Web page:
The light has a yellow shade on the facades of the houses.
The shadow of the leafless trees on the walls and in the street
resemble the shadow of foreign soldiers with machine guns.
The shadows have changed
the voices have changed — they’ve become hesitant, like
someone who is trying to find a street number and makes two
steps, looks at the window, where is the doorbell? What
sound would the doorbell make in the hallway with
the unfamiliar stairs?
When you say tomorrow is as if you want to console someone.
You don’t talk. The rooms feel sleepy in the silence.
The fingertips of silence remain on the shelves, the chairs,
the railings of the bed, like a sick woman who gets up
in the night to get a glass of water. She can’t stand. She leans
on the furniture, she trips on her nighty and falls again
on her bed before she finds the water pitcher.
We were thirsty.
Loneliness never had a glass of water.
Her trembling fingertips still stay on the dusty surfaces.
Back then we had time. We watered the rose-garden.
It isn’t the same anymore. Now you count words and colours.
You can’t establish their weight.
Alice died. She will never be in our company anymore,
as during those afternoons when we dreamed of things.
Her summer shoes
will remain under her bed like two white dead birds and
her little watch, stopped, on the empty table, like a star
you see through the window shutters of the desolate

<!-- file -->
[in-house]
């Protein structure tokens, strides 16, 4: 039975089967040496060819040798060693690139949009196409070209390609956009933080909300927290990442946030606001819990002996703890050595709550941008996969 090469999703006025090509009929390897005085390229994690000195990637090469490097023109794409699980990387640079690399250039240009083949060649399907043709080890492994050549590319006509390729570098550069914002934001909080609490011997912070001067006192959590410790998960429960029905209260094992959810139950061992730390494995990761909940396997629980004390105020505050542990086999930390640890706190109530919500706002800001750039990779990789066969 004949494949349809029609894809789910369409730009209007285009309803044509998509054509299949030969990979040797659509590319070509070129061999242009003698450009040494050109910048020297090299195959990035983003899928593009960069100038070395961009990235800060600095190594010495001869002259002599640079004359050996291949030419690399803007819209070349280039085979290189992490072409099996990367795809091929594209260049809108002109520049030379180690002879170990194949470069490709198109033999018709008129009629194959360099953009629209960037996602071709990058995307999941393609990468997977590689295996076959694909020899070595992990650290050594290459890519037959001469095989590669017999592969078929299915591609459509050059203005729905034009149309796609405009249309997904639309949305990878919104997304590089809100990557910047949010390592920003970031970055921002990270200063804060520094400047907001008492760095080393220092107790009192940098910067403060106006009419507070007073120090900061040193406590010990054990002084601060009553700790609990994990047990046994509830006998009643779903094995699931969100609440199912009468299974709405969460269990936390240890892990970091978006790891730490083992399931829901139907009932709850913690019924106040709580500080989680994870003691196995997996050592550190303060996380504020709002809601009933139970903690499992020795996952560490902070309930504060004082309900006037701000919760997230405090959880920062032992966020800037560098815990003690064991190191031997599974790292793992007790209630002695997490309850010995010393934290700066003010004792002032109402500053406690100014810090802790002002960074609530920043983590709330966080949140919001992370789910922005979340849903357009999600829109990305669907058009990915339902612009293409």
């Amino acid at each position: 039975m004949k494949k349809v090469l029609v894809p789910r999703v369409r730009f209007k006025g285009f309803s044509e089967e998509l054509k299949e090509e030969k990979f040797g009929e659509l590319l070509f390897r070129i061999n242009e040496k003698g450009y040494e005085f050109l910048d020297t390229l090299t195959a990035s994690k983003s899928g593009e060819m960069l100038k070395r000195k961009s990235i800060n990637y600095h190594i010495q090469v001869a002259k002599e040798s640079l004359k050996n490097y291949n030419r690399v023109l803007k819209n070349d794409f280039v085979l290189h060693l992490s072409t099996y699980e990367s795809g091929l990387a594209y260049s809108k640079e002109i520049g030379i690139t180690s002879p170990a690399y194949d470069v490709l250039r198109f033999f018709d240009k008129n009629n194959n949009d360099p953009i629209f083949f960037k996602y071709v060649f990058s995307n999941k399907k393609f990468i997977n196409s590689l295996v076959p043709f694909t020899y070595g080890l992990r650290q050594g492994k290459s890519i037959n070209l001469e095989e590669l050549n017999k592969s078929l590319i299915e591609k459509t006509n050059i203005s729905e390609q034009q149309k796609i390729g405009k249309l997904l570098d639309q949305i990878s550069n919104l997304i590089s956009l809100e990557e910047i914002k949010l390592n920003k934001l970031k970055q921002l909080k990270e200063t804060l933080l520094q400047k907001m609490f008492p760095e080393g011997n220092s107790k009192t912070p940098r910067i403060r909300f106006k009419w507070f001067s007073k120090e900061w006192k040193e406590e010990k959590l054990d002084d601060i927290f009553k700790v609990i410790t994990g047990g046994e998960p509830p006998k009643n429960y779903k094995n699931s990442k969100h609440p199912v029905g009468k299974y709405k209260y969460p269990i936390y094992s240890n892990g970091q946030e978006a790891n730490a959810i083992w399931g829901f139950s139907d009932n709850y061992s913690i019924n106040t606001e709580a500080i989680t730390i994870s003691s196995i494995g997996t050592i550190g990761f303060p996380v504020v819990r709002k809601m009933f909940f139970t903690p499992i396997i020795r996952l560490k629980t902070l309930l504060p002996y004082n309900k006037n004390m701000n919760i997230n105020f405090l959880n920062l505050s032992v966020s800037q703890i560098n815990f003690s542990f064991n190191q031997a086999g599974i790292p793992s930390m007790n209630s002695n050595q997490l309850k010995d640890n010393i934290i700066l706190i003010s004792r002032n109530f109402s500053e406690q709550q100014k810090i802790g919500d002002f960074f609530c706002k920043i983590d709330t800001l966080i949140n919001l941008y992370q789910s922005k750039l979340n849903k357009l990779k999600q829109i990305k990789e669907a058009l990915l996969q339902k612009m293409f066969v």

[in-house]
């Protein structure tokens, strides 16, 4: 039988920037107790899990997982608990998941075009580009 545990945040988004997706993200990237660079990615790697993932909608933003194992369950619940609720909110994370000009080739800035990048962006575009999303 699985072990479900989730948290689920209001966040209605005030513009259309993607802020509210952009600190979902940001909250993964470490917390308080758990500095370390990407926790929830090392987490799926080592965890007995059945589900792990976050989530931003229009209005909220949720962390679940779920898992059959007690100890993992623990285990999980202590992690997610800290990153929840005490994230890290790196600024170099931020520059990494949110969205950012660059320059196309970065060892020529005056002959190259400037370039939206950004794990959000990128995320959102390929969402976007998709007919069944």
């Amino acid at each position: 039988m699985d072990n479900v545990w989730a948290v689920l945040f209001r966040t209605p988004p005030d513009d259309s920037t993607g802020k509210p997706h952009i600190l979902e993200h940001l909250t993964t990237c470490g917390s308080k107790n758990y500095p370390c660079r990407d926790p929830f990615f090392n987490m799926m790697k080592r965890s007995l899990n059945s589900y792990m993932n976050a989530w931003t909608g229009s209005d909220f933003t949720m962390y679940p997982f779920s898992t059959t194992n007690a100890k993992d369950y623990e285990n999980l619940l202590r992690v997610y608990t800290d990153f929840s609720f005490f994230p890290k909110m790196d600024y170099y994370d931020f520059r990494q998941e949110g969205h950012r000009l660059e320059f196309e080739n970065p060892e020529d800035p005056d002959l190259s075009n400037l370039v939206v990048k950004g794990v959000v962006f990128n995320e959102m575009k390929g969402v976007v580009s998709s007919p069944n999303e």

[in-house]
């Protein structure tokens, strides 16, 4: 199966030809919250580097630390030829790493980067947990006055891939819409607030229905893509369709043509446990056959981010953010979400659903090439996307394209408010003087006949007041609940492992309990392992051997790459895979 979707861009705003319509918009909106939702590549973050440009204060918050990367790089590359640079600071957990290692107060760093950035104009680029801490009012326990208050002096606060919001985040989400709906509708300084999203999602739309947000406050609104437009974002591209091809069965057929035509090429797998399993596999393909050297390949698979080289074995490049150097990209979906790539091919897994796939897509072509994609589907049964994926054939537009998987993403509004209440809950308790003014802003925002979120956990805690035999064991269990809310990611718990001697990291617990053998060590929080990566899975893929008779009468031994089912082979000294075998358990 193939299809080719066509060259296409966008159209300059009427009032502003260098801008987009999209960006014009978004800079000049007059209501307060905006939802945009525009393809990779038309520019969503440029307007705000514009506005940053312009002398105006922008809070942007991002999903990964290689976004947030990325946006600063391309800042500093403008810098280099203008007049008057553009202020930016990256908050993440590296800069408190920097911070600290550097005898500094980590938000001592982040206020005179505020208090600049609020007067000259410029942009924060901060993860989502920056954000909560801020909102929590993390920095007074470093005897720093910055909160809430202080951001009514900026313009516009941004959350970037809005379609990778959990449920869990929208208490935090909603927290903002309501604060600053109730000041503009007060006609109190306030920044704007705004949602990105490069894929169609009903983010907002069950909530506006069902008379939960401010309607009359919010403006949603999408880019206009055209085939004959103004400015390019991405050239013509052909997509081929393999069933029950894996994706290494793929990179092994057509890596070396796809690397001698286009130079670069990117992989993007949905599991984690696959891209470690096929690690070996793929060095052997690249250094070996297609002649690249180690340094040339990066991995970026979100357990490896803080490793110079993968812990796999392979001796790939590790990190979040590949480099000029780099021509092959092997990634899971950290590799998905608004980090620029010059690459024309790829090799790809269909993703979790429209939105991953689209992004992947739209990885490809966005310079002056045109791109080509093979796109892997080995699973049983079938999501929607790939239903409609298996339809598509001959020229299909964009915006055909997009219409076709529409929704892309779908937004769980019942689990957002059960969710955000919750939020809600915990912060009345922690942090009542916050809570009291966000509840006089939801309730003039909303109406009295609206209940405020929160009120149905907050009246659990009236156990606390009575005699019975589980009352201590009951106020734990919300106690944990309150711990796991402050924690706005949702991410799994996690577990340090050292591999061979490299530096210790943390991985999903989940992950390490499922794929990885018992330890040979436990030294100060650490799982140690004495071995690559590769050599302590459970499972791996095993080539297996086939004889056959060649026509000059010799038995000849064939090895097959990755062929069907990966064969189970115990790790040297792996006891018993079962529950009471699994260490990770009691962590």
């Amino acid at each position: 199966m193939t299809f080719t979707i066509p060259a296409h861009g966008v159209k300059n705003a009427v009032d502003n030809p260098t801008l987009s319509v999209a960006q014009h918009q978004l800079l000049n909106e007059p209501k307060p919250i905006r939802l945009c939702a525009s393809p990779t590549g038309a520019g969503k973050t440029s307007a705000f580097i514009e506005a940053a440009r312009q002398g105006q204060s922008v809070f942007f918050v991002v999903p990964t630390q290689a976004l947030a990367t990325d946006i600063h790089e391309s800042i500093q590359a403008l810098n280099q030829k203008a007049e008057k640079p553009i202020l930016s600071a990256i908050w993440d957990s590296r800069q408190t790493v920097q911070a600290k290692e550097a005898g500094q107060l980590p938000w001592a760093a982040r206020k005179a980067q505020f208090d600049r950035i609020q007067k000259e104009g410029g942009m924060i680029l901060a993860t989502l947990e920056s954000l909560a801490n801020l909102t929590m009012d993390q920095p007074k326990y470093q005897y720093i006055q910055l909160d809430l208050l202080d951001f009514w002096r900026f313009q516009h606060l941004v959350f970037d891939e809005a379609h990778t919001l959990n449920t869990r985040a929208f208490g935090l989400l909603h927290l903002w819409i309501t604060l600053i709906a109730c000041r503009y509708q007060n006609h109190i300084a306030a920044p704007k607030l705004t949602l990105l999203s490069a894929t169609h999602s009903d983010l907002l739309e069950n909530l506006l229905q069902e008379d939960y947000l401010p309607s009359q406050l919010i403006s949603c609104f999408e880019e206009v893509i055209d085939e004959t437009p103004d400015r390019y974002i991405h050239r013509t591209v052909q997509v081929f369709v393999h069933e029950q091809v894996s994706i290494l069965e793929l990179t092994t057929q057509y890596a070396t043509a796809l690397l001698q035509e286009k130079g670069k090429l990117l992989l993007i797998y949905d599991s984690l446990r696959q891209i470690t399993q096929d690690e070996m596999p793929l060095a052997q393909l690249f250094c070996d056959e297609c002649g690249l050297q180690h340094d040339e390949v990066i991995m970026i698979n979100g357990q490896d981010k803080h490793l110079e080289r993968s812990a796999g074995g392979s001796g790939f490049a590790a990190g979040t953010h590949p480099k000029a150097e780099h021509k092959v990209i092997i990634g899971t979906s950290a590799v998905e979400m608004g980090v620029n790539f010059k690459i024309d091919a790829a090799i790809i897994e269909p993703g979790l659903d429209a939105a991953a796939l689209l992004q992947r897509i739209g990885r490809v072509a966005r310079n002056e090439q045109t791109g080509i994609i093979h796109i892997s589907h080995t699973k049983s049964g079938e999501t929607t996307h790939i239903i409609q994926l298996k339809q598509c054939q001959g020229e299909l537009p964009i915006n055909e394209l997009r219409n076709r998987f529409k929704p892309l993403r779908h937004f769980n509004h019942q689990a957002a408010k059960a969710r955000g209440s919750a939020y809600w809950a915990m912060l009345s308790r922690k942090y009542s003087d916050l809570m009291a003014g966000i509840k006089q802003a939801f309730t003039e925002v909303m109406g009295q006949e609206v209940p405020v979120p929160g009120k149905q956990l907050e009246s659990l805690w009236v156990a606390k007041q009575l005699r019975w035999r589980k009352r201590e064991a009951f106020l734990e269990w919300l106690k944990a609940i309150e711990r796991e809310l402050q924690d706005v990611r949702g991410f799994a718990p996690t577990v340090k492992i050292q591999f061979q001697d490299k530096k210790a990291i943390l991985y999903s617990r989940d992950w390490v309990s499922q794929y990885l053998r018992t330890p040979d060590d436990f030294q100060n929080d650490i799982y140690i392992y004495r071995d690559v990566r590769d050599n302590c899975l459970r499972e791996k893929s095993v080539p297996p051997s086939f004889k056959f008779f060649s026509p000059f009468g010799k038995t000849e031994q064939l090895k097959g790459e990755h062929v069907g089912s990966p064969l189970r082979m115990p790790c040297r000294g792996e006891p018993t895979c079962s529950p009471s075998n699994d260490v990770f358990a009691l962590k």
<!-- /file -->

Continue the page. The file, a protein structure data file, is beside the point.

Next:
There is no time now. We have to find some new names
that can stand firmly on their feet
when all memories kneel during the night.
Every evening the neighbourhood covers itself with its blanket
and looks like a kneed bread that has risen. And the old men
sit by the door step, they reminiscent, they smile
and the veins of their thin arms
look like trees ready to bloom.
You’re right. Very good. Lie down for a while.
The nails of the night are black.
The joining eyebrows of the horizon black. It’s cold.
You want me to put my overcoat over your legs?
Your humble shoes are splattered with asbestos.
The leaves of our small lemon tree wilt slowly in
as the bus tickets from our past expeditions to the shore
get wilted in the pockets of our summer
Now you can’t finish your day like you finish smoking
It leaves a bitter taste in your mouth. Someone thinks
that he doesn’t have anything. He unravels the sacks of clouds;
he doesn’t find any star to pin his heart to its place.
The wind always perks up at midnight. The houses buzz.
The posters from last year’s movies flutter on the walls
and all the proclamations from the occupation years. We
have to find something, to say yes to something
that tells you no,
to place a monad in front of a line of zeros to become
a thousand or a million or a billion.
And when we look at each other in a sad way
it’s happiness that we look at each other. Go to sleep.
Tomorrow we’ll find some bread, my brother.
We’ll find the light that dries up the road.
Alice dyes our ripped shirts in a piece of sky, to use
when we’ll sew our new flags. The stars grow slowly bigger
like the beard on the face of our beloved friend.
Your face looks so sweet and strong while you sleep —
your chin, so strong, certain.